Appeal sought in ruling that protected ex-Hong Kong lawmaker ‘Long Hair’ from contempt
Prosecutors argue case involves ‘constitutional elements’ such as doctrine of separation of powers
Hong Kong prosecutors will appeal against a magistrate’s ruling that lawmakers are protected from prosecution for contempt of the kind ex-legislator “Long Hair” Leung Kwok-hung was charged with.
Acting senior assistant director of public prosecutions Derek Lai Kim-wah on Friday announced the decision to appeal to the High Court, saying the case involved “important questions of law dealing with constitutional elements” such as the doctrine of separation of powers.
“It’s proper that it be canvassed by the Court of First Instance,” he told acting principal magistrate Ada Yim Shun-yee.
The legal debate arose from Leung’s snatching of documents from then undersecretary for development Eric Ma Siu-cheung during a Legislative Council meeting relating to a housing development plan in Wang Chau, Yuen Long, on November 15, 2016.
Leung, 61, has pleaded not guilty to a summons of contempt under the Legislative Council (Powers and Privileges) Ordinance. It was alleged that he created a disturbance that interrupted a meeting.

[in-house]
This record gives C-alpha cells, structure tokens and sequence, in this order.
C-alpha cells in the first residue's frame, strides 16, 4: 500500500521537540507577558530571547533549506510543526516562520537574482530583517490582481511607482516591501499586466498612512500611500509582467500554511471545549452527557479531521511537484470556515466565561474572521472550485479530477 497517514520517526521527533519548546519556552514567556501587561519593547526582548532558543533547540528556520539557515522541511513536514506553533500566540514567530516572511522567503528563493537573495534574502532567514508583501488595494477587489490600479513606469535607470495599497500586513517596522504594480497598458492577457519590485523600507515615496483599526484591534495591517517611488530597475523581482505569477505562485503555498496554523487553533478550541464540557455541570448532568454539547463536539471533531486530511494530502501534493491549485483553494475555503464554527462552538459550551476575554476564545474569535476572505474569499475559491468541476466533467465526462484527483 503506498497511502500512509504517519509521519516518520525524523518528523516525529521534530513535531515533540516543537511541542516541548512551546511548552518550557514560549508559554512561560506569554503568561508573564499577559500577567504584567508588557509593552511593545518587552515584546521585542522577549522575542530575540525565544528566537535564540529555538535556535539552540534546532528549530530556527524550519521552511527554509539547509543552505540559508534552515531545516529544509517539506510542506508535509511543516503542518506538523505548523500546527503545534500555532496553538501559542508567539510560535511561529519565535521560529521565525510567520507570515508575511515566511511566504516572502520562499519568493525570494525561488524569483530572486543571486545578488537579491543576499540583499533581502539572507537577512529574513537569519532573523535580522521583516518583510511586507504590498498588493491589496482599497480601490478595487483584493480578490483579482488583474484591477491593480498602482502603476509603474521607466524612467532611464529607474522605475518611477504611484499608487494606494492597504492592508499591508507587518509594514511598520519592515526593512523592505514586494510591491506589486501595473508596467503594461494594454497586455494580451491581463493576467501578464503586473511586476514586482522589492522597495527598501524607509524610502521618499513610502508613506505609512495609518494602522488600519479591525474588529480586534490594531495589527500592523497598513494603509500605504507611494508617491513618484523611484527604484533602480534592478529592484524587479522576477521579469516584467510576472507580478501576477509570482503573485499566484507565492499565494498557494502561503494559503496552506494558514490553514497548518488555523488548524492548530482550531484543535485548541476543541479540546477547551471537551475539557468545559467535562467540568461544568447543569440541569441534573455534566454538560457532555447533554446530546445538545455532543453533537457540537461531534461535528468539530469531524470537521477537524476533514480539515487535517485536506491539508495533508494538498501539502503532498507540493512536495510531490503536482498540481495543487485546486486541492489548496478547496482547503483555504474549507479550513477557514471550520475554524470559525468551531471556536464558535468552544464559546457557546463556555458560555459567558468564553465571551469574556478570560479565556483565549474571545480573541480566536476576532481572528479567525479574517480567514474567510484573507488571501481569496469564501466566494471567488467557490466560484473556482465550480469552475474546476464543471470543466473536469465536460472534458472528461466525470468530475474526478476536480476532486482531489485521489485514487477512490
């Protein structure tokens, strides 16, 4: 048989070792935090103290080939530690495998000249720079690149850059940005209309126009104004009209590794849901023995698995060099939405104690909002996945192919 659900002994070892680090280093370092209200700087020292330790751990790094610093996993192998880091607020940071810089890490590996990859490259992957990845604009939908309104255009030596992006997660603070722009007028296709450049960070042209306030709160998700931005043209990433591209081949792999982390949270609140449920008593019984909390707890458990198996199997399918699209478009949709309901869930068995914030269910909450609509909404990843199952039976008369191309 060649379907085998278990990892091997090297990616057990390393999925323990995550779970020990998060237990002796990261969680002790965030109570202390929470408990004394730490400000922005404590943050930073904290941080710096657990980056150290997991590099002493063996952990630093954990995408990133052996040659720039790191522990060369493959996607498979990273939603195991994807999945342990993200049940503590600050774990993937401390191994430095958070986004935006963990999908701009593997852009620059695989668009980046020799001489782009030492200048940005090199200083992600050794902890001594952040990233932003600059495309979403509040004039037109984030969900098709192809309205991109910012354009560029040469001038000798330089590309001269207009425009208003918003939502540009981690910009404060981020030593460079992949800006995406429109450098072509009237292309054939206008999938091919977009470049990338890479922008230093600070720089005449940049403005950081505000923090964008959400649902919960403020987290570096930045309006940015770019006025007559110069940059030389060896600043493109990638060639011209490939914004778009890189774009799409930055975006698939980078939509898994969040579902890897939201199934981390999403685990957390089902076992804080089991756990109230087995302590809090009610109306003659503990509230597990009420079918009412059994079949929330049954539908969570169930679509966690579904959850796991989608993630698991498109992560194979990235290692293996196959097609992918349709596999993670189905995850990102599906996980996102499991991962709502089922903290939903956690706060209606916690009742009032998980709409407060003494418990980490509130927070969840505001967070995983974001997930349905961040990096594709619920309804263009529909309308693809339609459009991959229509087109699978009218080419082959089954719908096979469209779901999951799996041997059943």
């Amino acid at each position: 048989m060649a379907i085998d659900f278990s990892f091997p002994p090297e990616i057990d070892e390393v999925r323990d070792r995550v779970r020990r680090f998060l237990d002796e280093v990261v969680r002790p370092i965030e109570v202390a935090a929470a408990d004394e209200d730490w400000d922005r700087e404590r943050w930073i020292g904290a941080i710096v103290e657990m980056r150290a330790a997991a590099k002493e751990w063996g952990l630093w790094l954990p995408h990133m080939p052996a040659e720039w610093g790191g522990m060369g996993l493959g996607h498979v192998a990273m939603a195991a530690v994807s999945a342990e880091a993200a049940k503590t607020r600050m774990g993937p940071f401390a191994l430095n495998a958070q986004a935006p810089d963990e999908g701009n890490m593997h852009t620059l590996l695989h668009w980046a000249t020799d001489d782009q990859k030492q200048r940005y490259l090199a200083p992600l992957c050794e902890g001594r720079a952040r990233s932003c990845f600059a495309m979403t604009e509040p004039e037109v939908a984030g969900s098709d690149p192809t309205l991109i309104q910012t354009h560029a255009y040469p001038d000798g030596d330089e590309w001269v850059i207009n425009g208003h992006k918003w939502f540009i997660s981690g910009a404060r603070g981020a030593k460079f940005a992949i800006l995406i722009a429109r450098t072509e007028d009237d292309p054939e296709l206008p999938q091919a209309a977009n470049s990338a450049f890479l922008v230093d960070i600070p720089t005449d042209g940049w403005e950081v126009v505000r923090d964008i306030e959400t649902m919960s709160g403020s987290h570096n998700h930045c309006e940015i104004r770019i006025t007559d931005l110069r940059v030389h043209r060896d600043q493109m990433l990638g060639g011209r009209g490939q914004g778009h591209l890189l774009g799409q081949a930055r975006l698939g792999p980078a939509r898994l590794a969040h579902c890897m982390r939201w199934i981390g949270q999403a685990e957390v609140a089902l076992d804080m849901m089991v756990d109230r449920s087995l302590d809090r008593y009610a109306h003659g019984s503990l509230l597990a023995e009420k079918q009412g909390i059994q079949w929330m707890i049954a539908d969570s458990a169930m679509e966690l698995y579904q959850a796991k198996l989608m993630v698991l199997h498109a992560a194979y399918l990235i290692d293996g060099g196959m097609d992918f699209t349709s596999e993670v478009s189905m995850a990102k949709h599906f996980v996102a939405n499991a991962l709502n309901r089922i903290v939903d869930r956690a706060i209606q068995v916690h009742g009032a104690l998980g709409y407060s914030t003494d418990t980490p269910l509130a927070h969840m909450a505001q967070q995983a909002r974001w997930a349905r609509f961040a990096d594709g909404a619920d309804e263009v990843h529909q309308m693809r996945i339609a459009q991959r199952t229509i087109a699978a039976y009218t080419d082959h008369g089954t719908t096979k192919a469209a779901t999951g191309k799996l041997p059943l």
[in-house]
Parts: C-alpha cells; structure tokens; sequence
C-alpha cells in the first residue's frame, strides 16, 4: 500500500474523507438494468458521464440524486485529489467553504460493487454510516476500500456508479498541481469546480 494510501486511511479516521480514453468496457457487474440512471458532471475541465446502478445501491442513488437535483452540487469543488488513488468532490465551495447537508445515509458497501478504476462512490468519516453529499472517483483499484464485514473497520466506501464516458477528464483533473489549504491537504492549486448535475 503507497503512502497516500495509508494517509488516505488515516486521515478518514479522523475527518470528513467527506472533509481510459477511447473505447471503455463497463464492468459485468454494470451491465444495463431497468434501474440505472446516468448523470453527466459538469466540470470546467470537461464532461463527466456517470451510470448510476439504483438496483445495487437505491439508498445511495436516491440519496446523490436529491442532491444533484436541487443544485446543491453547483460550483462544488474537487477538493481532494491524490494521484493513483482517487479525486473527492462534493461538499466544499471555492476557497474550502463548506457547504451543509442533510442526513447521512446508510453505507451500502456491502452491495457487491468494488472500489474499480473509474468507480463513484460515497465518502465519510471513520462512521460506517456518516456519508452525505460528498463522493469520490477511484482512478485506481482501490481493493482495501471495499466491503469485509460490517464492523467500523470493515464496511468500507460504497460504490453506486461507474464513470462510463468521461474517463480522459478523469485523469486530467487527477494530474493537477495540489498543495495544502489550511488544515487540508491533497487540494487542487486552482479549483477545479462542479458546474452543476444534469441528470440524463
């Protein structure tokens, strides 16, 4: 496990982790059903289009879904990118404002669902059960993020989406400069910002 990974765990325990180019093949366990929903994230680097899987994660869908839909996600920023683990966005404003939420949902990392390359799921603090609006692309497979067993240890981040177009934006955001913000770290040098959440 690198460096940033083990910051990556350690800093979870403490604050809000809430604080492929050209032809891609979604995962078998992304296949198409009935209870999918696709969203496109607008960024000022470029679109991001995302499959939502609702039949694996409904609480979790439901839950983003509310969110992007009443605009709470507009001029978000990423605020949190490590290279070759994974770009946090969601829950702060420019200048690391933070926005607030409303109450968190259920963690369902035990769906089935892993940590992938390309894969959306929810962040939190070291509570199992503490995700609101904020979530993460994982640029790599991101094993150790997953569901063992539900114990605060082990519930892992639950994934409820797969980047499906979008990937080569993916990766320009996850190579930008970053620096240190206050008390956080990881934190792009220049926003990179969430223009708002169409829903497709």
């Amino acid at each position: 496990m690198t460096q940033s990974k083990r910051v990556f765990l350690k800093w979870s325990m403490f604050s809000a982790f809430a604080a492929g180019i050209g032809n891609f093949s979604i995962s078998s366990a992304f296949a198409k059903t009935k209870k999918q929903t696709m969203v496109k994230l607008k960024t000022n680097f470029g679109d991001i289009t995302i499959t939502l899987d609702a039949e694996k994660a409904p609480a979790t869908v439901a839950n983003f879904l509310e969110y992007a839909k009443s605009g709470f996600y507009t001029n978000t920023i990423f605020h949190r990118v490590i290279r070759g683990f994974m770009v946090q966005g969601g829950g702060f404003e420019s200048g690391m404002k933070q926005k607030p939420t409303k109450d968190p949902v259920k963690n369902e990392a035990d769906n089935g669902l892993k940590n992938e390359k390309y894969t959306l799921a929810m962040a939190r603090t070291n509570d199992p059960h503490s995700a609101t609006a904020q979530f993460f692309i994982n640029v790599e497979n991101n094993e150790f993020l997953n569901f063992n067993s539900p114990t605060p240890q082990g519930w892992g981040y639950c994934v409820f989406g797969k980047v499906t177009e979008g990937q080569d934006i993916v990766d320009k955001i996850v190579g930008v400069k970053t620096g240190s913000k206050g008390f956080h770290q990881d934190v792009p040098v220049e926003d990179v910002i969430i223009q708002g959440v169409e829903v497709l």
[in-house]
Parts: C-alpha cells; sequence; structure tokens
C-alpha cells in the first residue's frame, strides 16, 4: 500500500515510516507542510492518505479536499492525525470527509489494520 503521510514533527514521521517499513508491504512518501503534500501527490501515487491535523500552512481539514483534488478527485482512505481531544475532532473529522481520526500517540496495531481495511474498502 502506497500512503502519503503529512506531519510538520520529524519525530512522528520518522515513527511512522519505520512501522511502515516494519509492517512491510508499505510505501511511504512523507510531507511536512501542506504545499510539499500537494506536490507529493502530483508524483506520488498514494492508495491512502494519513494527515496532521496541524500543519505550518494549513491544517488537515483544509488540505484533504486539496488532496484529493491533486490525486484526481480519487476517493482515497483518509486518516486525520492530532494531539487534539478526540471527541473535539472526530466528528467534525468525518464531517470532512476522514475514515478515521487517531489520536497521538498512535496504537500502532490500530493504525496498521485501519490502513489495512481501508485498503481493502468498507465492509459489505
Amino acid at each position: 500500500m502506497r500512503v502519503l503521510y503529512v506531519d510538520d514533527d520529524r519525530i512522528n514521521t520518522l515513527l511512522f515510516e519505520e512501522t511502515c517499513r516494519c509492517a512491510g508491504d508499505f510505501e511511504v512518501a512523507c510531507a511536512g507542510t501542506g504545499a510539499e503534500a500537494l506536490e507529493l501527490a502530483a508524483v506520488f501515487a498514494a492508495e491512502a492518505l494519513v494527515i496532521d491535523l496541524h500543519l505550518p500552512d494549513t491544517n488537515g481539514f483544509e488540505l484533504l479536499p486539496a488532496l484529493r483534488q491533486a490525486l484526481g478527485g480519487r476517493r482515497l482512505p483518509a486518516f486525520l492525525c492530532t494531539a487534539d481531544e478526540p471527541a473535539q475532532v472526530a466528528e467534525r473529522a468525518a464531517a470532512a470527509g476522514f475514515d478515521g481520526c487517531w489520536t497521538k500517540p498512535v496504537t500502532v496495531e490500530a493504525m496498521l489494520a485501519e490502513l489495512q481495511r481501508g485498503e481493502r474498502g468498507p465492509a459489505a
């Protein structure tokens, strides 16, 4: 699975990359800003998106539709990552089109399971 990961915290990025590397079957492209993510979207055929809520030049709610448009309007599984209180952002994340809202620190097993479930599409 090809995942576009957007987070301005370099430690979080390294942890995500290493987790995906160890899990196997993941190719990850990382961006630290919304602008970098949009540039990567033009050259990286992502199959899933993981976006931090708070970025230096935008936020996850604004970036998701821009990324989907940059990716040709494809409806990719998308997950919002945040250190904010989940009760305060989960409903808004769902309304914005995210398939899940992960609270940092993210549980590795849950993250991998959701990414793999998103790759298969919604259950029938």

In response, Leung’s counsel Margaret Ng Ngoi-yee argued that his actions were protected by the absolute privilege of free speech and debate enjoyed by Legco.
The case is believed to be the first since the ordinance’s enactment in 1985 in which a Legco member has been prosecuted under Section 17c, which directly penalises interruptions of Legco sittings.
The West Kowloon Court magistrate ruled earlier this month that the section did not apply to lawmakers because they enjoyed absolute privilege of free speech and debate in the chamber.
Hong Kong lawmaker Leung Kwok-hung’s Legco folder snatch of confidential documents is reported to police
“Legco can only function through its members and any attempt to limit the privilege by an offence of contempt might cause a chilling effect and should be taken cautiously,” Yim said. “Legco is well capable to control and penalise, if it so wishes, any disturbance created by its members during the proceedings to uphold its dignity, where the situation calls for it, without external assistance.”
But prosecutors disagreed with her decision.
The case is expected to be brought up to the higher Court of First Instance to examine the constitutionality of the magistrate’s decision.
If the higher court judge rules against the magistrate, the case will be remitted for trial before a different magistrate.